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New Way Bacteria Can Trigger Inflammation in Acne Identified

Last Updated: October 31, 2016.

In research published online Oct. 28 in Science Immunology, scientists say they've discovered a previously unrecognized way in which bacteria trigger inflammation in the skin.

MONDAY, Oct. 31, 2016 (HealthDay News) -- In research published online Oct. 28 in Science Immunology, scientists say they've discovered a previously unrecognized way in which bacteria trigger inflammation in the skin.

Richard Gallo, M.D., Ph.D., interim chair of dermatology at the University of California, San Diego, and colleagues focused on the Propionibacterium acnes bacteria.

In lab experiments, the researchers found that under certain conditions, P. acnes will secrete short-chain fatty acids (SCFAs) that inhibit histone deacetylase activity in keratinocytes. That, in turn, boosts the cells' inflammatory reactions. The team also found that administration of SCFAs under the skin blocked inflammation, suggesting that P. acnes SCFAs have opposing effects on different cell types.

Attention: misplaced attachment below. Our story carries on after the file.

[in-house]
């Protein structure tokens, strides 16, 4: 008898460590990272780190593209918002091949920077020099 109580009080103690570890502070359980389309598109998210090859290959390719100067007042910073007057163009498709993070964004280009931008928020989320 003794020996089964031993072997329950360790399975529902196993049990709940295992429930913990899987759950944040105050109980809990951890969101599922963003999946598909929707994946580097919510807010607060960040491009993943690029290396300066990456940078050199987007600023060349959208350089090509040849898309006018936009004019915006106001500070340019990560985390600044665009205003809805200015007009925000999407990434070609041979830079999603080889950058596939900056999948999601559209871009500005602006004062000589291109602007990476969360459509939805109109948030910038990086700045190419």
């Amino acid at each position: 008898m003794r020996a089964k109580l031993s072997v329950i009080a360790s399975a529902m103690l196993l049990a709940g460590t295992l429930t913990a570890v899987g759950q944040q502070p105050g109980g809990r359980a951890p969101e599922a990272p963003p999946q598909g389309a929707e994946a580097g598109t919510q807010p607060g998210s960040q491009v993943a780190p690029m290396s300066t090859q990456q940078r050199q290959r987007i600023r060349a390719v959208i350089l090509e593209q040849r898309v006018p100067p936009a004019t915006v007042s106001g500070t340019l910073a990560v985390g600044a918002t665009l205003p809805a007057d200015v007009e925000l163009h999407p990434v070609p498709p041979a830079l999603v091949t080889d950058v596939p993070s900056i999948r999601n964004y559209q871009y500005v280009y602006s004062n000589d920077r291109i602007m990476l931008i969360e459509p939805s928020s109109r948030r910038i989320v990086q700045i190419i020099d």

"Our results demonstrate that metabolites produced by members of the skin microbiome are a critical factor that turns off epithelial tolerance to resident bacteria," the authors write.

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